An icy wind threw hail against my kitchen window earlier this afternoon. A dusting of snow had settled on the top of Mt. Diablo and, as I peered out to the angry weather, a rainbow, barely visible, tried to emerge through mist over the mountain, soon to be gone.
A good first Sunday in Lent, I thought. Ashes to ashes, dust to dust.
We are frail creatures inhabited by the love of God, unfit for such glory, yet yearning for more. Our pilgrimage in time – to our deaths – is the essence of all creation. Made in God’s image, we incarnate him as well. We are like him, for we can reason, we can create, and we can love.
Our fragility bears such greatness, as it bares its carefully guarded conscience within. We must bare and confess our failings, our not loving enough. We must inform our conscience so that we can learn to love better. For as our conscience grows in strength, we become less fragile. It is all up to us, up to our willing God’s will. It is up to us to commit to loving, to giving away our precious time, to taking the hard road when the easy one is so tempting.
I have found Advent and Lent to be a good school of conscience training. The discipline of saying the Offices of Evening Prayer or Morning Prayer (or both) immerse the heart and mind in God’s will for us. The prayer offices – going back to the seventh century – include rich poetic prayers, Scripture inspired. They include Scripture readings, true lessons, appropriate for the season. They include lyric psalms that join our voices to those of thousands of years, B.C., before Christ walked among us.
Advent prepares us for the Feast of the Incarnation, Christmas, the birth of Christ. Lent prepares us for the Feast of the Resurrection, Easter, the great salvific atonement of Christ’s Passion.
As my bishop often reminded me, passion is the union of love and suffering. And so we make small suffering sacrifices of self during these forty days as we step through the wilderness of Lent. We give up minutes of our time in the morning or evening to reach for God, to stretch our heart to welcome him within us. We follow Our Lord to Jerusalem, the Way of the Cross, and his Passion.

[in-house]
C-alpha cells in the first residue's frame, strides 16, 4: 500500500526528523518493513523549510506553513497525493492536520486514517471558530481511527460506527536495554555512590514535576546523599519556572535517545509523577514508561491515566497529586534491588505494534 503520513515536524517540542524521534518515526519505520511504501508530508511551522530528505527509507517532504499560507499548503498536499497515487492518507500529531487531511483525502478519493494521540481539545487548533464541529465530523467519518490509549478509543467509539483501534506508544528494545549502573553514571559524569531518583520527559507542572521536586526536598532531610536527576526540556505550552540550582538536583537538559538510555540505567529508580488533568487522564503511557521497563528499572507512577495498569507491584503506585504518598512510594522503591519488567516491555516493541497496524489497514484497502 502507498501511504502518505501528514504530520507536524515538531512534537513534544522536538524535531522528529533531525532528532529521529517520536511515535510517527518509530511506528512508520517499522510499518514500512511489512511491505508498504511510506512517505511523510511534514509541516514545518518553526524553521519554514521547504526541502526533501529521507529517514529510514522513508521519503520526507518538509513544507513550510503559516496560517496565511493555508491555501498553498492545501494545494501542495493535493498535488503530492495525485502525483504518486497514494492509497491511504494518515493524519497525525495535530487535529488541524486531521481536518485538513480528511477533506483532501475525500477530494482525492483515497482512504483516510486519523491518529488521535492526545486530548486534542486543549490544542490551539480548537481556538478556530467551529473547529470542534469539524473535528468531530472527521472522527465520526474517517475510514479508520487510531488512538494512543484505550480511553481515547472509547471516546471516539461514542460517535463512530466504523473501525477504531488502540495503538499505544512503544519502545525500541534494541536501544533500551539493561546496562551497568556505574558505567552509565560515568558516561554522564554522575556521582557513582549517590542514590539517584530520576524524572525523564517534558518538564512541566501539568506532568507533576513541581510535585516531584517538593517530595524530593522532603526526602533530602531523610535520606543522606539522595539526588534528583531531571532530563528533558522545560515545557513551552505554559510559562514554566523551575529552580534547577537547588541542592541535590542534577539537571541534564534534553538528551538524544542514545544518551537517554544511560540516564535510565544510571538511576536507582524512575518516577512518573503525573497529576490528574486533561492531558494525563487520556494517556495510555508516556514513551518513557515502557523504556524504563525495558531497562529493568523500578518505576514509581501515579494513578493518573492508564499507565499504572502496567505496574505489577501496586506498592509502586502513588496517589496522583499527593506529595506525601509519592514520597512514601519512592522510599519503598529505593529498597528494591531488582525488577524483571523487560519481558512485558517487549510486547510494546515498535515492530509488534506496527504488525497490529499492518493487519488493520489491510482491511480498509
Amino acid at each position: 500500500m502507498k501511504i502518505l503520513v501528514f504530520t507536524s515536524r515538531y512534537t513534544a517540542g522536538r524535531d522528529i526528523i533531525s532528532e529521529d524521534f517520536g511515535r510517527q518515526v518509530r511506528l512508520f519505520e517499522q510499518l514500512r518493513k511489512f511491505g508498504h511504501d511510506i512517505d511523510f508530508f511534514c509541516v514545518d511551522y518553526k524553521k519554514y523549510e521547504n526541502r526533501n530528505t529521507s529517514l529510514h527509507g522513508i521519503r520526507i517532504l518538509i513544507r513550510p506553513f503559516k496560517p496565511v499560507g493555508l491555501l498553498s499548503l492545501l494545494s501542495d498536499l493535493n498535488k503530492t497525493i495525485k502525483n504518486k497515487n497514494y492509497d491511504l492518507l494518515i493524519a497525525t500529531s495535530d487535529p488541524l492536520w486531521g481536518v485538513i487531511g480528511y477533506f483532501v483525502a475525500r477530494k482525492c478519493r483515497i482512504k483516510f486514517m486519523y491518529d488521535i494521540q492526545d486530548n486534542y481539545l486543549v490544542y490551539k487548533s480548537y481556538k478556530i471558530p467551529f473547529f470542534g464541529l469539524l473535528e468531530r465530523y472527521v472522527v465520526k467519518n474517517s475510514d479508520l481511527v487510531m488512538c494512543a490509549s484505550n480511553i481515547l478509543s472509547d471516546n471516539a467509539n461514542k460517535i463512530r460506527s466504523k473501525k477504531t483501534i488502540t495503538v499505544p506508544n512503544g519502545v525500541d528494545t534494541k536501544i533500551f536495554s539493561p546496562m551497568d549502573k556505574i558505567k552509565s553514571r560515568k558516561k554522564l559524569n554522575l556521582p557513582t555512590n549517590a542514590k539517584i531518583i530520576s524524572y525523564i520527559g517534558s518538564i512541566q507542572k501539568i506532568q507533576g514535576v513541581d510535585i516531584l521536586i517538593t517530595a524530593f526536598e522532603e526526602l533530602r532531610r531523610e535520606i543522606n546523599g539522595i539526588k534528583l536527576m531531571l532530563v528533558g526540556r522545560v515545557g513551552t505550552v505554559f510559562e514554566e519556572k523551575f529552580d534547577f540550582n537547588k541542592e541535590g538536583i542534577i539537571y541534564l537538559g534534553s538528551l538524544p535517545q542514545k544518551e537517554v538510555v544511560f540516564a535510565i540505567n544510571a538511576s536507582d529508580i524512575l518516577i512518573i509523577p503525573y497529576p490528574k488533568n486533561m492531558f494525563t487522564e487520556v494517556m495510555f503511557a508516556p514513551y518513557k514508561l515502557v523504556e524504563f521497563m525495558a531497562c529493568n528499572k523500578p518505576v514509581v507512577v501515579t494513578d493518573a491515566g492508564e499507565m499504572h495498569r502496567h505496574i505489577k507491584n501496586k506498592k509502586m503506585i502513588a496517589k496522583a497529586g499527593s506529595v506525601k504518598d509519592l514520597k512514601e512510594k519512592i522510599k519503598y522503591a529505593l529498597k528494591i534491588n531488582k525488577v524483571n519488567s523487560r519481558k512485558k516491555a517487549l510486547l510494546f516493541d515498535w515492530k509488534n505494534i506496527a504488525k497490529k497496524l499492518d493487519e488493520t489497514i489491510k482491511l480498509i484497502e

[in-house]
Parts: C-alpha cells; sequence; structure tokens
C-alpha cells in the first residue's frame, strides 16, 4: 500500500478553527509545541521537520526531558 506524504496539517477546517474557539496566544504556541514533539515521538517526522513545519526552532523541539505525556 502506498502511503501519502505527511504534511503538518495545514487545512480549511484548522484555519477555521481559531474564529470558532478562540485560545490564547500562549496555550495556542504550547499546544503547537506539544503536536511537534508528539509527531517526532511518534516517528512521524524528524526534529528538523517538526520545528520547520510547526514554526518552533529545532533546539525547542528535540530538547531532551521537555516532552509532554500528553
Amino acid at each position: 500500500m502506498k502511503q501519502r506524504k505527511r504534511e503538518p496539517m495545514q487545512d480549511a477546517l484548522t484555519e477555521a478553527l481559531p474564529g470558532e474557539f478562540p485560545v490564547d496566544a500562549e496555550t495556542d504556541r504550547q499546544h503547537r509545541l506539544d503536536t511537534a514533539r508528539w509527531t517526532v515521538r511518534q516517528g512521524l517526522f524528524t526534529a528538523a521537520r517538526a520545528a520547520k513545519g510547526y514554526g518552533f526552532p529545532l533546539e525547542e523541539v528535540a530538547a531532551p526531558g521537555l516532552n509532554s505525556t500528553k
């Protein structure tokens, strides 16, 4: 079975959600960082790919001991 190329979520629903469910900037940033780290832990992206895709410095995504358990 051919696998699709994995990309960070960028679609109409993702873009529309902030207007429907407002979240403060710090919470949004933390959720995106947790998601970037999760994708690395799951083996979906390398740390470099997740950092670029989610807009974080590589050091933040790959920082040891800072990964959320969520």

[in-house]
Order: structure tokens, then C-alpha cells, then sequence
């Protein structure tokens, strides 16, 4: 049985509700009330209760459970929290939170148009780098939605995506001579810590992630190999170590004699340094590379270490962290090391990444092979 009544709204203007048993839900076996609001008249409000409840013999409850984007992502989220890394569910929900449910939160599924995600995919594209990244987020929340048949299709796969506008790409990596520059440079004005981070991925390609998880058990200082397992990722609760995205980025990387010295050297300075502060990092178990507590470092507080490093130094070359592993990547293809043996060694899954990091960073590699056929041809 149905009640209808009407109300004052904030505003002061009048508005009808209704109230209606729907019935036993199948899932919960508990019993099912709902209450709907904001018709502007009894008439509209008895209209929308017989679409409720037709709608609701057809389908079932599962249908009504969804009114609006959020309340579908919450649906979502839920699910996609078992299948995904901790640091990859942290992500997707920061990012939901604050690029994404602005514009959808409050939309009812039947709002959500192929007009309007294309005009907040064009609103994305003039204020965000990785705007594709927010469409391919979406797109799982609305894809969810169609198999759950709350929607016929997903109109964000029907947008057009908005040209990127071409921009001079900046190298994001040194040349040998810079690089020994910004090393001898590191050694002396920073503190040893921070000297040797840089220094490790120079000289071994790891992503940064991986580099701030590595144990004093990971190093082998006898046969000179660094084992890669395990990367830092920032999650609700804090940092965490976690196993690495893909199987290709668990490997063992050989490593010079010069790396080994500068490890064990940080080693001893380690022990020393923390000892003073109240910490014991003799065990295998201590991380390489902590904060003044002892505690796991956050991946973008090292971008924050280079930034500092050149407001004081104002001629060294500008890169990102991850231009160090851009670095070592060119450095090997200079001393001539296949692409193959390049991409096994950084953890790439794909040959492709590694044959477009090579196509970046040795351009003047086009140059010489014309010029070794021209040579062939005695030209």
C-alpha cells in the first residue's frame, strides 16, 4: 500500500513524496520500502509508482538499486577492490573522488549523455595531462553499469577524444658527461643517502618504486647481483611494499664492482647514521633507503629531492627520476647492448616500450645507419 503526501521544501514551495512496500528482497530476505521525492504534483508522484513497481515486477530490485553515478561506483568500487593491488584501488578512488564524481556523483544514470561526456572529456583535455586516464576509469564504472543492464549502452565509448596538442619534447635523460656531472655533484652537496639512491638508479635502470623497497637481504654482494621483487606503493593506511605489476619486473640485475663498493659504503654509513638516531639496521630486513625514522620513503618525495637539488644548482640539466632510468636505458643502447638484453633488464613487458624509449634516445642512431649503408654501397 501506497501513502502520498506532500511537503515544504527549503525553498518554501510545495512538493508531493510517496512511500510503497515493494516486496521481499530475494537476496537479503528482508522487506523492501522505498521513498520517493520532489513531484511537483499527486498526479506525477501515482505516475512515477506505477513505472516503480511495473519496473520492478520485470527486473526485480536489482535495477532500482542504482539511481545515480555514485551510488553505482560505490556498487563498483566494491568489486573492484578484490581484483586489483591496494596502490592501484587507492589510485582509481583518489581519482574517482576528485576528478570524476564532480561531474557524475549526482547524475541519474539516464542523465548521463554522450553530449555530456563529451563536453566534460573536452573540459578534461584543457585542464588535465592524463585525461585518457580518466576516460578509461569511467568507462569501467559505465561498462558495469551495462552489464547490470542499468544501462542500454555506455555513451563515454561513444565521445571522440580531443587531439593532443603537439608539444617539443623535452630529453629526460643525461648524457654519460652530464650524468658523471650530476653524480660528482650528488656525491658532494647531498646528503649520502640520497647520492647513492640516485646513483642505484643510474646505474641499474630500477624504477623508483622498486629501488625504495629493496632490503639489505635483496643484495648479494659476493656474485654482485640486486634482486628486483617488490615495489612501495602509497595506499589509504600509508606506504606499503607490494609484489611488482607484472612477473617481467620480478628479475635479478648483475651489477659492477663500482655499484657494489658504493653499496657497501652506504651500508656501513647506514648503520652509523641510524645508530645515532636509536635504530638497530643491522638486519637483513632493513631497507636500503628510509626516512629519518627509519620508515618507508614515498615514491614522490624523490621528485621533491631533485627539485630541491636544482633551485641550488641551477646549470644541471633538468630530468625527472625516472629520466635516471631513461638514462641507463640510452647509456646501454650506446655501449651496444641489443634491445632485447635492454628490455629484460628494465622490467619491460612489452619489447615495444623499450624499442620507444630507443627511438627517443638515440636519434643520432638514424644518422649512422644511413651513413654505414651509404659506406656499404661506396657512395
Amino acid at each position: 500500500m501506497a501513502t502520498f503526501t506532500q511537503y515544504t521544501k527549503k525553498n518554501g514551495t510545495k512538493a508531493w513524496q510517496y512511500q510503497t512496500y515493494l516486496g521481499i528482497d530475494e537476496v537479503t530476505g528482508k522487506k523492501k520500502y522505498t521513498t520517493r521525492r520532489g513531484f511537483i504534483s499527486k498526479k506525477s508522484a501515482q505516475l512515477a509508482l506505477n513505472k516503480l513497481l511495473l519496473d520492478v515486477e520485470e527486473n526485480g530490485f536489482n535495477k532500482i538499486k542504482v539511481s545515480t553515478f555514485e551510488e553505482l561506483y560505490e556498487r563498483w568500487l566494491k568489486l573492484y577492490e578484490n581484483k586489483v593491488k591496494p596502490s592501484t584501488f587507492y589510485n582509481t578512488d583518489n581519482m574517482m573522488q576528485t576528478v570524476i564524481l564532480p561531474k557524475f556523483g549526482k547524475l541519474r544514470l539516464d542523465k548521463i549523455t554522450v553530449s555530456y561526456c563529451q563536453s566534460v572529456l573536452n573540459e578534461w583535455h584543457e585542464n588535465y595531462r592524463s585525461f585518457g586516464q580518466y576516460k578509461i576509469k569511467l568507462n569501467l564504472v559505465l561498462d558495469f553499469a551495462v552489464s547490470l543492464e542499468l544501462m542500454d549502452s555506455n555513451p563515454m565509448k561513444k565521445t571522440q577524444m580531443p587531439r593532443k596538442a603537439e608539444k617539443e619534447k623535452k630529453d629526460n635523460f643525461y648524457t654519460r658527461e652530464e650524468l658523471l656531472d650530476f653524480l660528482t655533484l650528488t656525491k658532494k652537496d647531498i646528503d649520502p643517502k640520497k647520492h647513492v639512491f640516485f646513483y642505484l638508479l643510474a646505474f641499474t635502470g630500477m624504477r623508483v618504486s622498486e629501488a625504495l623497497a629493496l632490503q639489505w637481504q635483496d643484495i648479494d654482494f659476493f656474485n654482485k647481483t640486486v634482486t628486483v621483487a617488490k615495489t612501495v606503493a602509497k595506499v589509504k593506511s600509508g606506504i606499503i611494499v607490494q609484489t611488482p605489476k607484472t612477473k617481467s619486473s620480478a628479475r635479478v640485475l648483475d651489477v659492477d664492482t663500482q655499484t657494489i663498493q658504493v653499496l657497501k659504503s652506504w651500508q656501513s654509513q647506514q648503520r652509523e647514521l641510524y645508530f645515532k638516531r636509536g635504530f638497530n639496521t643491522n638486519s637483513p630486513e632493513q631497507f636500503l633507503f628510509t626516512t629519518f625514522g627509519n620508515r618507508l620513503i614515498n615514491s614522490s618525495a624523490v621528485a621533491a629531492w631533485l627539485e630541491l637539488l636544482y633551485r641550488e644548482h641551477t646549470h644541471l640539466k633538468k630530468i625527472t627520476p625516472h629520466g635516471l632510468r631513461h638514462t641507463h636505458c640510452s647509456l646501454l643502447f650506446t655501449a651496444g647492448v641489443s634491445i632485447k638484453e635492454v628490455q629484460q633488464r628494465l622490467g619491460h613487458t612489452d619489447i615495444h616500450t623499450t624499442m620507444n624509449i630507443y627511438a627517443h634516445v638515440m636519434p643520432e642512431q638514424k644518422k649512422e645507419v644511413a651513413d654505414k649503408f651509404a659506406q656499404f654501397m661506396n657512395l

How do we follow Our Lord to Jerusalem? We make a Lenten rule, to do something for someone else – for God – and to give something up – for God. Like an athlete in training, we tone our wills to run the race of time to the finish line of eternity. We sculpt our wills, through abstinence and fasting, to unite perfectly with God’s will. As Our Lord said to His Father, in the Garden on Maundy Thursday, in the dark of the night before Good Friday, let thy will be done.
The sun has come out, the storm has passed. The earth is watered and green. We too must be watered, sometimes by storms, sometimes in ways we do not desire. We suffer. Our loved ones suffer. And yet, there is a greening that comes through suffering love, there is a growth. But it must be within God’s will. That greening is called Grace, the Grace of God.
My bishop often said, “All is grace,” and it is true. God pulls good from evil. He turns humility into glory. He redeems suffering that is united to his own suffering on the cross. We sometimes call this “offering it up” to God, to the cross. And so it is. It is an offering, indeed – our own pain and confusion and heartbreak filling the holes in his hands and side, sharing with him.
I have come to believe that evil is real. It is planted in hearts by little sins, infinitesimal wrongs, hardly noticeable. It is fed by pride and then greater sins. Soon, it is cancerous, devouring. I have known those who succumbed to these hissing snakes, thinking they sang songs of adoration. They had grown blind to their sins, little and big, so that grace could not work upon them. Grace was refused.
Lent is a time to consider these things, to examine one’s heart and mind. Does the heart love enough? Does the mind train the heart in the will of God? It is a time to root out the rot, the multiplying mold. It is time to confess.
And when the heart is scoured clean, it can be filled with grace, with the love of God. It is then, after forty days in the wilderness, thirsty and tempted, that we can say, “Abba,” Papa, Father. It is then that we can fill the heart with holy desire, desires informed by Scripture and prayer. It is then that we have a conscience that will unite our will with God’s will.
It is then, and only then, that we can celebrate Easter, the resurrection of God-made-flesh, our own Incarnate One, for we are finally made fully at-one with him in the Atonement.
We must run the race to Easter, to eternity. In my end is my beginning; in my self-denial is my self-affirmation; in my death is my life. We must train, we must learn this discipline of love.
The novelist George Bernanos reflects St. Therese of Lisieux’s words when he writes, “Grace is everywhere,” or “All is grace.”
In Lent, we learn to welcome the Grace of God into our lives.